From David S. Morgan, CBS News: In a speech in Brussels, outgoing U.S. Defense Secretary Robert Gates said that America’s military alliance with Europe faces a "dim, if not dismal" future , owing to what he characterized as the United States’ disproportionate funding of NATO operations, and of allies "willing and eager for American taxpayers to assume the growing security burden left by reductions in European defense budgets. . . ."
The United States contributes between one-fifth and one-quarter of NATO’s budget. In FY2010 that contribution totaled $711.8 million.
But that factors in only direct payments, not deployments of personnel which – outside of special operations, such as in Afghanistan or Libya – may be used to train European forces (for example, in anti-terrorism skills) that benefit U.S. security. . . .
After the U.S., the largest contributors to NATO’s military budget are Germany (16.6 percent); France (12.4 percent); United Kingdom (12 percent); Italy (7.8 percent); Canada (5 percent); Spain (4.2 percent); Netherlands (3.3 percent); Belgium (2.6 percent); Poland (2.3 percent); Turkey (1.8 percent); Denmark (1.7 percent); and Norway (1.6 percent). Fifteen countries make up the remaining 5.8 percent.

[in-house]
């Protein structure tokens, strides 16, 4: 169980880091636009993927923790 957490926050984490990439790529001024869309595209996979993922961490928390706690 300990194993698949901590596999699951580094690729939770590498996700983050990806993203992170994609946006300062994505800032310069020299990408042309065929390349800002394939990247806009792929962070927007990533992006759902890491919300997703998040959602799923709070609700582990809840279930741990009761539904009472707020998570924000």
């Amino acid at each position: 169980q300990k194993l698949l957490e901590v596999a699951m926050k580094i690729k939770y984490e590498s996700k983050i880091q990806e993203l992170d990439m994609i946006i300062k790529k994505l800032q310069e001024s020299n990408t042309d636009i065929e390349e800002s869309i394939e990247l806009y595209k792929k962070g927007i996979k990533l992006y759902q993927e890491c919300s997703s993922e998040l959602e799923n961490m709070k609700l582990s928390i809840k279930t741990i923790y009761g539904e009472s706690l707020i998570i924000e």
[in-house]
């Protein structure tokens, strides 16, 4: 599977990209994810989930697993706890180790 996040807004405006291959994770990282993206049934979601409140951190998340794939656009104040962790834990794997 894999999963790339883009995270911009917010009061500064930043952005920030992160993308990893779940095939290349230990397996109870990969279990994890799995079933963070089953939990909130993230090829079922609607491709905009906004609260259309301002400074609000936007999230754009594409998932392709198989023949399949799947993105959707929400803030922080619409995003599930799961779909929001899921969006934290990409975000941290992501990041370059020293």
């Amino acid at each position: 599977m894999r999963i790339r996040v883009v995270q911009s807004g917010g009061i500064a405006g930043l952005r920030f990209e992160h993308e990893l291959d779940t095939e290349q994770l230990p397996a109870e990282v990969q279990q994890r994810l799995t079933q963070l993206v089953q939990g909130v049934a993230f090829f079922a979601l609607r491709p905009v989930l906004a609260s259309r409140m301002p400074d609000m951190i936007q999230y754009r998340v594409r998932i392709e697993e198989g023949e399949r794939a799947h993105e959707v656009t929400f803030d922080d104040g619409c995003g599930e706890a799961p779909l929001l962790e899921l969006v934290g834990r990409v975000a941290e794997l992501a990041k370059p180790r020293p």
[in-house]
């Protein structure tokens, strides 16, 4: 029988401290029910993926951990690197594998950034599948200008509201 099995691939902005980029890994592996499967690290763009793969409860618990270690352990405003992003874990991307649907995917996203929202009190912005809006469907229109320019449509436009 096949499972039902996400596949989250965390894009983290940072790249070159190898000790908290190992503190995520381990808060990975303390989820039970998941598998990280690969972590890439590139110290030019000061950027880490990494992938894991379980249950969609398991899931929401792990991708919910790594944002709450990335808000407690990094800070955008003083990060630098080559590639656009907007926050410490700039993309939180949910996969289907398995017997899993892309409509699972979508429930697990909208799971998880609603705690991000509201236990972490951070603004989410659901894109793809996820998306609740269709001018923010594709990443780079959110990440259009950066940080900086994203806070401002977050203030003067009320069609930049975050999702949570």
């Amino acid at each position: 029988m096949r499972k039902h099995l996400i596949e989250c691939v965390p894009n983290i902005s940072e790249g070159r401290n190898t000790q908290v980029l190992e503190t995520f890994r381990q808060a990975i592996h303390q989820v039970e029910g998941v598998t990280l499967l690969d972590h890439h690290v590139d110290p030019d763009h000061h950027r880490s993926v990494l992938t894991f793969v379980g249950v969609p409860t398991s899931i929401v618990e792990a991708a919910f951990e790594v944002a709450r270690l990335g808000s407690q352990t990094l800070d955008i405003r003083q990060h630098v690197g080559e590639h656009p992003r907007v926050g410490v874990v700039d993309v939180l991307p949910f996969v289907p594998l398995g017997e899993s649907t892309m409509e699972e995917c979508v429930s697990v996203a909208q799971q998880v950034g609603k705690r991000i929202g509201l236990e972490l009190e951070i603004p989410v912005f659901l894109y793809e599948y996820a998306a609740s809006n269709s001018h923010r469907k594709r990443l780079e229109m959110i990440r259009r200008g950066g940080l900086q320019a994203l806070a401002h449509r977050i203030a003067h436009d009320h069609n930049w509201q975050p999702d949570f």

The U.S. contribution to NATO’s Civil budget, provided through the State Department’s Contributions to International Organizations, is approximately 21.7 percent, with payments of $66.1 million and $84.1 million, respectively, made In FY2009 and FY2010. . . .
America’s shares of the NSIP [NATO Security Investment Program] budget has slightly decreased in recent years, to 21.7 percent. The U.S. provides funds to NSIP through military construction appropriations: $330.867 million in FY 2009, $197.414 million in FY2010. (photo: NATO)